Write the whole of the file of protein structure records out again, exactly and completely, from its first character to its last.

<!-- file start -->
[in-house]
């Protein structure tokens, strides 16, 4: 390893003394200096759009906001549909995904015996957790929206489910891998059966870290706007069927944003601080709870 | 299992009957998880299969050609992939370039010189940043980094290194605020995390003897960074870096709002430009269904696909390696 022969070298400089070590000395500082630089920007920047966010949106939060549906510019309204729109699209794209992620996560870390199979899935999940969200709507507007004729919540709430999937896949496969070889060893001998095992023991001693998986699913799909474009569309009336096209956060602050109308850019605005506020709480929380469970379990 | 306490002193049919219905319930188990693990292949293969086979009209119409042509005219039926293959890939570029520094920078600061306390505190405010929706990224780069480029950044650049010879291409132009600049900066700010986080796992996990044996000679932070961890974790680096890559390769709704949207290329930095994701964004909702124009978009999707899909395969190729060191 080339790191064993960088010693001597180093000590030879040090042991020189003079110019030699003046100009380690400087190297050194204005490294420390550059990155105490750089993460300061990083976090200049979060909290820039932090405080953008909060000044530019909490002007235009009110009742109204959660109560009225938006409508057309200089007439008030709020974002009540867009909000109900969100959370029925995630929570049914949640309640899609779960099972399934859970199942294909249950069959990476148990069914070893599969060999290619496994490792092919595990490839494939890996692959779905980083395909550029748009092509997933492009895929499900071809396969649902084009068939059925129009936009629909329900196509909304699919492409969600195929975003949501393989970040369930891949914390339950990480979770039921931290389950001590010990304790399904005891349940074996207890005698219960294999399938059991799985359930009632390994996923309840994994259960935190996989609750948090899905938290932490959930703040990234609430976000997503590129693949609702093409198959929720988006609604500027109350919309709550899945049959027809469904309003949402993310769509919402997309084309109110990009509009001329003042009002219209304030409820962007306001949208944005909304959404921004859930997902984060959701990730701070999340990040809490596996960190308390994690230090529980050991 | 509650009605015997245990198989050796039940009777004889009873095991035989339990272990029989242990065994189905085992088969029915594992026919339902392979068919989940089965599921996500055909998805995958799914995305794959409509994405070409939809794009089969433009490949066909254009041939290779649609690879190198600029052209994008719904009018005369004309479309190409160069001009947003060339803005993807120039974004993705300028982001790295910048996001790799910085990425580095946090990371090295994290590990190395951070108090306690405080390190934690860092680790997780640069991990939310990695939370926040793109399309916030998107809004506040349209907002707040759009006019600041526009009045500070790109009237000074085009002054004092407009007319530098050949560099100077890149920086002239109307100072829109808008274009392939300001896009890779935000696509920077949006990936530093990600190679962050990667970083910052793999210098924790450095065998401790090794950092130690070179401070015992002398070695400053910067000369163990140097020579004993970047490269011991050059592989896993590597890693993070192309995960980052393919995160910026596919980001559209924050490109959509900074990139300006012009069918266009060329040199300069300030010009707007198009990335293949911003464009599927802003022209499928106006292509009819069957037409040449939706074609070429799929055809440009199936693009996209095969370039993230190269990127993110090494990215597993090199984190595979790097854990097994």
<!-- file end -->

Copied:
[in-house]
């Protein structure tokens, strides 16, 4: 390893003394200096759009906001549909995904015996957790929206489910891998059966870290706007069927944003601080709870 | 299992009957998880299969050609992939370039010189940043980094290194605020995390003897960074870096709002430009269904696909390696 022969070298400089070590000395500082630089920007920047966010949106939060549906510019309204729109699209794209992620996560870390199979899935999940969200709507507007004729919540709430999937896949496969070889060893001998095992023991001693998986699913799909474009569309009336096209956060602050109308850019605005506020709480929380469970379990 | 306490002193049919219905319930188990693990292949293969086979009209119409042509005219039926293959890939570029520094920078600061306390505190405010929706990224780069480029950044650049010879291409132009600049900066700010986080796992996990044996000679932070961890974790680096890559390769709704949207290329930095994701964004909702124009978009999707899909395969190729060191 080339790191064993960088010693001597180093000590030879040090042991020189003079110019030699003046100009380690400087190297050194204005490294420390550059990155105490750089993460300061990083976090200049979060909290820039932090405080953008909060000044530019909490002007235009009110009742109204959660109560009225938006409508057309200089007439008030709020974002009540867009909000109900969100959370029925995630929570049914949640309640899609779960099972399934859970199942294909249950069959990476148990069914070893599969060999290619496994490792092919595990490839494939890996692959779905980083395909550029748009092509997933492009895929499900071809396969649902084009068939059925129009936009629909329900196509909304699919492409969600195929975003949501393989970040369930891949914390339950990480979770039921931290389950001590010990304790399904005891349940074996207890005698219960294999399938059991799985359930009632390994996923309840994994259960935190996989609750948090899905938290932490959930703040990234609430976000997503590129693949609702093409198959929720988006609604500027109350919309709550899945049959027809469904309003949402993310769509919402997309084309109110990009509009001329003042009002219209304030409820962007306001949208944005909304959404921004859930997902984060959701990730701070999340990040809490596996960190308390994690230090529980050991 | 509650009605015997245990198989050796039940009777004889009873095991035989339990272990029989242990065994189905085992088969029915594992026919339902392979068919989940089965599921996500055909998805995958799914995305794959409509994405070409939809794009089969433009490949066909254009041939290779649609690879190198600029052209994008719904009018005369004309479309190409160069001009947003060339803005993807120039974004993705300028982001790295910048996001790799910085990425580095946090990371090295994290590990190395951070108090306690405080390190934690860092680790997780640069991990939310990695939370926040793109399309916030998107809004506040349209907002707040759009006019600041526009009045500070790109009237000074085009002054004092407009007319530098050949560099100077890149920086002239109307100072829109808008274009392939300001896009890779935000696509920077949006990936530093990600190679962050990667970083910052793999210098924790450095065998401790090794950092130690070179401070015992002398070695400053910067000369163990140097020579004993970047490269011991050059592989896993590597890693993070192309995960980052393919995160910026596919980001559209924050490109959509900074990139300006012009069918266009060329040199300069300030010009707007198009990335293949911003464009599927802003022209499928106006292509009819069957037409040449939706074609070429799929055809440009199936693009996209095969370039993230190269990127993110090494990215597993090199984190595979790097854990097994």